If we do constant propagation, we are interested in the sets of constants that may be assigned to a variable, then we have forward flow with union operator.
No unique solution, but find the most precise that satisfies control-flow and transfer constraints.
One of the most common and useful data-flow schemas. We say a definition
Transfer Equation for Reaching Definitions
The gen-set contains all definitions that are directly visible after the block (will only generate last assignment of each variable), but the kill-set kills all definitions of assignment (even those inside the same block).
Union is the meet operator for reaching definitions. It creates a summary of the contributions from different paths at the confluence of those paths.
Useful for register allocation for basic blocks (dead values need not be stored). We use backward analysis and we define:
$def_B$as the set of variables defined in the block.
$use_B$as the set of variables used in the block.
About the same as the reaching definitions, except opposite direction:
$S$the expression $y + z$.
$S$any expression involving $x$.
Must be done in correct order. Data-flow can be done the same way as reaching definitions (forward analysis), but the meet operator is intersection rather than union. An expression is available at the top of a block if it is available at the end of each predecessor block.\ \ In reaching definitions, we start with a set too small and work up, in available expression, we work with a set too large and work down. We start with the assumption that everything is available everywhere, to keep the optimization conservative.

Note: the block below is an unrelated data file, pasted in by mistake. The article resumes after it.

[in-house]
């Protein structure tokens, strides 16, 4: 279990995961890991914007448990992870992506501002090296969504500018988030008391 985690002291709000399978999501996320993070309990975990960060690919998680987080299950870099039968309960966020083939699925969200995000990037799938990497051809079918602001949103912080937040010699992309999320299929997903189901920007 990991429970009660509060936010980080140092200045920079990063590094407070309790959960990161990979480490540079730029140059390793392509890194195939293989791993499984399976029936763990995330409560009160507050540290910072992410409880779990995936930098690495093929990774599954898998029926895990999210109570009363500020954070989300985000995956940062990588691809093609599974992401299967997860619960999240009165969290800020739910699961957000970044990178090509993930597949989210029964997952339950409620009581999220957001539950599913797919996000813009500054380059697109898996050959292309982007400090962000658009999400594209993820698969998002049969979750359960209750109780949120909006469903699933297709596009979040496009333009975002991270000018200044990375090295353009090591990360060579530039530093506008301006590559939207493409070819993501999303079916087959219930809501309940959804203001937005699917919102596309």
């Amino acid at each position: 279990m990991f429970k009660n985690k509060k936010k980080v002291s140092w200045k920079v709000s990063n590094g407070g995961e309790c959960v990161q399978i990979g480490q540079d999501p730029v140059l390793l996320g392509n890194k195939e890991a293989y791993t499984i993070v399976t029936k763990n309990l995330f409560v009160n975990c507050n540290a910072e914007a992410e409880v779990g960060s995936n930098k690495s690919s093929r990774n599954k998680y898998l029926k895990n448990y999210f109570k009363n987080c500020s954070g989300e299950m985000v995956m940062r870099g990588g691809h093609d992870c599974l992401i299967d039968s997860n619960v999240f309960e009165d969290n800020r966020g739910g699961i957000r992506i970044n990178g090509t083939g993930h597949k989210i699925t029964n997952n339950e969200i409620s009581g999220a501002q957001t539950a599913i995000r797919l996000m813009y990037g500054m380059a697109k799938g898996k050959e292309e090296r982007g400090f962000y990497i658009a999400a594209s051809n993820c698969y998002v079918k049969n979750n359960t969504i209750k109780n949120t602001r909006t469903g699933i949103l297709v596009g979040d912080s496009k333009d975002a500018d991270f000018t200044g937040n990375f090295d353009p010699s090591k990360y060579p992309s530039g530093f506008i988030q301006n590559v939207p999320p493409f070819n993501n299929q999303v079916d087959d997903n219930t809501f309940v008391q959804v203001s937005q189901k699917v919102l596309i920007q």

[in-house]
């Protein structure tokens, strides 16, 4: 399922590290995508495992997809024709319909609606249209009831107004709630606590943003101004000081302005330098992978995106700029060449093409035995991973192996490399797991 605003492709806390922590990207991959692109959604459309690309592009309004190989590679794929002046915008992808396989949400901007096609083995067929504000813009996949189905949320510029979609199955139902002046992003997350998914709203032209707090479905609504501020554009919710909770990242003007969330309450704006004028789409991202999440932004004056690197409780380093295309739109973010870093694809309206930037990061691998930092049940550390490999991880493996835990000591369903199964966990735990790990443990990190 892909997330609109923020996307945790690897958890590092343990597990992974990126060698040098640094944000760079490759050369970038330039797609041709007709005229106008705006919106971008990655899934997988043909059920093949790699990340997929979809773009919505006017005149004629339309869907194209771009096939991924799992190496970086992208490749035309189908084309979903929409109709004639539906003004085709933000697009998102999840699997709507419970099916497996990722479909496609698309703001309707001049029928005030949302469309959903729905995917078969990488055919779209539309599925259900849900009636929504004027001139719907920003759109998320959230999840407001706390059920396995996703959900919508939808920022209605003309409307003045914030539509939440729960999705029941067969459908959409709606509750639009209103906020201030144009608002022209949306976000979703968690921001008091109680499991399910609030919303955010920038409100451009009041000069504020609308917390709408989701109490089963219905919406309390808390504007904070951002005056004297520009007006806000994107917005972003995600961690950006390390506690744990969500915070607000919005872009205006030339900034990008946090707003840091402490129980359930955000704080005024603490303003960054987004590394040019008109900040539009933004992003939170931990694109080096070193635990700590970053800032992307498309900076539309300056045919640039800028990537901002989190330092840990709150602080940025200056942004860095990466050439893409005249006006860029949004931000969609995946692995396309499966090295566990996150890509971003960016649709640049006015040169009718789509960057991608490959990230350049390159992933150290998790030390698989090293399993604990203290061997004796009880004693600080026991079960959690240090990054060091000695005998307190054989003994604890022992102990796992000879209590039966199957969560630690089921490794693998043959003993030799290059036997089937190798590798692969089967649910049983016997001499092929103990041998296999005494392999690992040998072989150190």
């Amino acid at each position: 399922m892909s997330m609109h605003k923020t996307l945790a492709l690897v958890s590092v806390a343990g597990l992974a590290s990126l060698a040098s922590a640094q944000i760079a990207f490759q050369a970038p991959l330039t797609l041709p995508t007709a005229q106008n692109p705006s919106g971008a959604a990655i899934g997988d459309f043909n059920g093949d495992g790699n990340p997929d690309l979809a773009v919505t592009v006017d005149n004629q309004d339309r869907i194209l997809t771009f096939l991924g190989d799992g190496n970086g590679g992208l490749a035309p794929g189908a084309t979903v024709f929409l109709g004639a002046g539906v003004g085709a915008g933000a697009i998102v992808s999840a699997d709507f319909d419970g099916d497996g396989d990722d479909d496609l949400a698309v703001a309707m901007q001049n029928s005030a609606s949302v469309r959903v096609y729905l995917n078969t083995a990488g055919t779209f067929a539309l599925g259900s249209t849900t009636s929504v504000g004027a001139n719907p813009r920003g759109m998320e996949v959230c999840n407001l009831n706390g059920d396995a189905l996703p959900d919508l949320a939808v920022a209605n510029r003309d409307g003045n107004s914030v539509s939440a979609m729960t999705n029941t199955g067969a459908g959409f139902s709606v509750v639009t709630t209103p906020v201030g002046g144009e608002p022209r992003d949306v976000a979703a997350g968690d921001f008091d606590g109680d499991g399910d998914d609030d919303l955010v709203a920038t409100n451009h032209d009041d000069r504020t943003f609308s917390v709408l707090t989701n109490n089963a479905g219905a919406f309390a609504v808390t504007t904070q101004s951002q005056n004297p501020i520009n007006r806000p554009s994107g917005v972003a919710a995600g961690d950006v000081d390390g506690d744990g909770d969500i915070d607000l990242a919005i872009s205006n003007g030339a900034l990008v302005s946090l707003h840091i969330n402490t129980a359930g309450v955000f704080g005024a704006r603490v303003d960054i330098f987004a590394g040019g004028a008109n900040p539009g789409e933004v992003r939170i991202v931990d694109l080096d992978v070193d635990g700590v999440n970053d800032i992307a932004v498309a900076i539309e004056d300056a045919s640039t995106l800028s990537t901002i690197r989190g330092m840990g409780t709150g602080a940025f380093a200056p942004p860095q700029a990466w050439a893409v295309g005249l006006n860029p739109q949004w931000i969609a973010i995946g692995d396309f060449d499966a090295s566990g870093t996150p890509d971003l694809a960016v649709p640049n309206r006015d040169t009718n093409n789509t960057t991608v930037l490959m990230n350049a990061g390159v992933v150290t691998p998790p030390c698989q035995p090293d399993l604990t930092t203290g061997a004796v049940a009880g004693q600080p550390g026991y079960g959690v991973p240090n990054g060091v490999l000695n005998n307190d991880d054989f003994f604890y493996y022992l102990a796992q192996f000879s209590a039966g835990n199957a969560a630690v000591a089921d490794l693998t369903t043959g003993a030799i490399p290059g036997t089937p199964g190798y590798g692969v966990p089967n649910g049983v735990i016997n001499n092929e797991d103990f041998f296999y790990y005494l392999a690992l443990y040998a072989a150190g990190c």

Loops in Flow Graphs
Loops when considering optimizations are important because programs spend most of their time executing them. Additionally, program analysis can happen faster if it contains no loops, because you only need one pass through the source code.
A node d of a flow graph dominates node n, written d dom n, if every path from the entry node of the flow graph to n goes through d. Every node dominates itself. The information can be presented in a dominator tree, where entry is the root and each node dominates its descendants. The problem can be formulated as a forward data-flow analysis.
Edges in a Depth-First Spanning Tree
We can traverse it with DFS, getting following edges
An interprocedural analysis operates across an entire program. One simple and useful technique is inlining of functions, where you replace the function invocation with the body of the function itself. You cannot immediately inline recursive methods, and inlining may expand code size exponentially (cache miss). Advantages of function inlining is improved speed, due to no method invocation overhead.
Loop unrolling creates more instructions in the loop body, permitting global scheduling algorithms to find more parallelism. Will increase code size, and hereby introduce more cache misses and memory references.
[^1]: From wikipedia: In computer programming and computer science, “maximal munch” or “longest match” is the principle that when creating some construct, as much of the available input as possible should be consumed.